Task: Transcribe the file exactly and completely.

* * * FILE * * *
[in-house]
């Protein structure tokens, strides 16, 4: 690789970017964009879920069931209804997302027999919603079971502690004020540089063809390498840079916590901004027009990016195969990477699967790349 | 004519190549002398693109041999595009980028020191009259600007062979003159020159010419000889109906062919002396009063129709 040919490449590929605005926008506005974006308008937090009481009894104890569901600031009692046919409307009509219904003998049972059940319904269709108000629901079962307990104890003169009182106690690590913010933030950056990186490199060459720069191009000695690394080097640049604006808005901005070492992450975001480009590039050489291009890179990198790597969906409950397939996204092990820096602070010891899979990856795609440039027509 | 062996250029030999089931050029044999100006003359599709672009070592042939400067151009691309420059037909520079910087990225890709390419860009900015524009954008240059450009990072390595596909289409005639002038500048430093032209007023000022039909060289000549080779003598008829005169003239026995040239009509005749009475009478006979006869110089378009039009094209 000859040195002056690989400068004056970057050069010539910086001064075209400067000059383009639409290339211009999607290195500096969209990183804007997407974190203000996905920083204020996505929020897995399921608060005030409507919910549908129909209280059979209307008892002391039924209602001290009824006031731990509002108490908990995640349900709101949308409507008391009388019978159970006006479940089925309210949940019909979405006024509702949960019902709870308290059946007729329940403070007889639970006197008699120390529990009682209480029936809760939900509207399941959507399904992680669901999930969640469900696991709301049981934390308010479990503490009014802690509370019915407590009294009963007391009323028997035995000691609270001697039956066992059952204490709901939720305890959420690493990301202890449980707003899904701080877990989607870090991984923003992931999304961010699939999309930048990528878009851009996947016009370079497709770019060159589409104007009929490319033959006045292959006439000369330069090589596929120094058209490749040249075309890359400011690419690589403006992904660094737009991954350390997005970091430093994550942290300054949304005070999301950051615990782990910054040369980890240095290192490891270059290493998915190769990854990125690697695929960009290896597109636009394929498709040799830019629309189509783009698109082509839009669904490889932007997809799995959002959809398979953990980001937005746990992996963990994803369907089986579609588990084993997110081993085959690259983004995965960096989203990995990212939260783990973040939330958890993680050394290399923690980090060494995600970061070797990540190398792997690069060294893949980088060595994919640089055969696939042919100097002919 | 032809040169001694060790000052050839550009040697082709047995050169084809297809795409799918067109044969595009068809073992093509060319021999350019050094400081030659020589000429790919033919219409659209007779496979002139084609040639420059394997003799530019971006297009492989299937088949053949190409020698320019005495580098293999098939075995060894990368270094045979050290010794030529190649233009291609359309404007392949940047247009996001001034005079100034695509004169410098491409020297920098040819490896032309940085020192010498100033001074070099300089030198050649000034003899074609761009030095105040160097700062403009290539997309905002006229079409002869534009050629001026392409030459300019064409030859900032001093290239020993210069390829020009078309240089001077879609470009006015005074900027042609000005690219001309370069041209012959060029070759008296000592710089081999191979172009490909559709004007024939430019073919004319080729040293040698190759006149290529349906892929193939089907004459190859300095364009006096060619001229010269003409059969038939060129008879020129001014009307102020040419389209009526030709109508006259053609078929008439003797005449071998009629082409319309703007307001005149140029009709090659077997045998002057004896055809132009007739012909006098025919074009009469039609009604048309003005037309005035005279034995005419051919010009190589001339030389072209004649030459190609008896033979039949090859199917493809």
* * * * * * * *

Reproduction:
[in-house]
């Protein structure tokens, strides 16, 4: 690789970017964009879920069931209804997302027999919603079971502690004020540089063809390498840079916590901004027009990016195969990477699967790349 | 004519190549002398693109041999595009980028020191009259600007062979003159020159010419000889109906062919002396009063129709 040919490449590929605005926008506005974006308008937090009481009894104890569901600031009692046919409307009509219904003998049972059940319904269709108000629901079962307990104890003169009182106690690590913010933030950056990186490199060459720069191009000695690394080097640049604006808005901005070492992450975001480009590039050489291009890179990198790597969906409950397939996204092990820096602070010891899979990856795609440039027509 | 062996250029030999089931050029044999100006003359599709672009070592042939400067151009691309420059037909520079910087990225890709390419860009900015524009954008240059450009990072390595596909289409005639002038500048430093032209007023000022039909060289000549080779003598008829005169003239026995040239009509005749009475009478006979006869110089378009039009094209 000859040195002056690989400068004056970057050069010539910086001064075209400067000059383009639409290339211009999607290195500096969209990183804007997407974190203000996905920083204020996505929020897995399921608060005030409507919910549908129909209280059979209307008892002391039924209602001290009824006031731990509002108490908990995640349900709101949308409507008391009388019978159970006006479940089925309210949940019909979405006024509702949960019902709870308290059946007729329940403070007889639970006197008699120390529990009682209480029936809760939900509207399941959507399904992680669901999930969640469900696991709301049981934390308010479990503490009014802690509370019915407590009294009963007391009323028997035995000691609270001697039956066992059952204490709901939720305890959420690493990301202890449980707003899904701080877990989607870090991984923003992931999304961010699939999309930048990528878009851009996947016009370079497709770019060159589409104007009929490319033959006045292959006439000369330069090589596929120094058209490749040249075309890359400011690419690589403006992904660094737009991954350390997005970091430093994550942290300054949304005070999301950051615990782990910054040369980890240095290192490891270059290493998915190769990854990125690697695929960009290896597109636009394929498709040799830019629309189509783009698109082509839009669904490889932007997809799995959002959809398979953990980001937005746990992996963990994803369907089986579609588990084993997110081993085959690259983004995965960096989203990995990212939260783990973040939330958890993680050394290399923690980090060494995600970061070797990540190398792997690069060294893949980088060595994919640089055969696939042919100097002919 | 032809040169001694060790000052050839550009040697082709047995050169084809297809795409799918067109044969595009068809073992093509060319021999350019050094400081030659020589000429790919033919219409659209007779496979002139084609040639420059394997003799530019971006297009492989299937088949053949190409020698320019005495580098293999098939075995060894990368270094045979050290010794030529190649233009291609359309404007392949940047247009996001001034005079100034695509004169410098491409020297920098040819490896032309940085020192010498100033001074070099300089030198050649000034003899074609761009030095105040160097700062403009290539997309905002006229079409002869534009050629001026392409030459300019064409030859900032001093290239020993210069390829020009078309240089001077879609470009006015005074900027042609000005690219001309370069041209012959060029070759008296000592710089081999191979172009490909559709004007024939430019073919004319080729040293040698190759006149290529349906892929193939089907004459190859300095364009006096060619001229010269003409059969038939060129008879020129001014009307102020040419389209009526030709109508006259053609078929008439003797005449071998009629082409319309703007307001005149140029009709090659077997045998002057004896055809132009007739012909006098025919074009009469039609009604048309003005037309005035005279034995005419051919010009190589001339030389072209004649030459190609008896033979039949090859199917493809």